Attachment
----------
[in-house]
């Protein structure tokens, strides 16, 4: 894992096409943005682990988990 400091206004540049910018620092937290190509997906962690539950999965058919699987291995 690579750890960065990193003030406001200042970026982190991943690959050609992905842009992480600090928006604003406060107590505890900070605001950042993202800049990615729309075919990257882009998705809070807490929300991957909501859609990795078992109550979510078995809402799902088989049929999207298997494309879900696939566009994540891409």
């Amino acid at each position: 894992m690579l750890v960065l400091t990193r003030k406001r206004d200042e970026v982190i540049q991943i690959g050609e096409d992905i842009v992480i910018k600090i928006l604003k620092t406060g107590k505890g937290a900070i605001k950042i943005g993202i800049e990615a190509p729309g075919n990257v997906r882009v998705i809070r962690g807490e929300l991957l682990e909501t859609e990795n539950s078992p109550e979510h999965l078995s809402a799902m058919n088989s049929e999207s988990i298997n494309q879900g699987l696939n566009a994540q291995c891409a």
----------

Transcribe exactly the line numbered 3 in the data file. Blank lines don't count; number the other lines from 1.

């Amino acid at each position: 894992m690579l750890v960065l400091t990193r003030k406001r206004d200042e970026v982190i540049q991943i690959g050609e096409d992905i842009v992480i910018k600090i928006l604003k620092t406060g107590k505890g937290a900070i605001k950042i943005g993202i800049e990615a190509p729309g075919n990257v997906r882009v998705i809070r962690g807490e929300l991957l682990e909501t859609e990795n539950s078992p109550e979510h999965l078995s809402a799902m058919n088989s049929e999207s988990i298997n494309q879900g699987l696939n566009a994540q291995c891409a």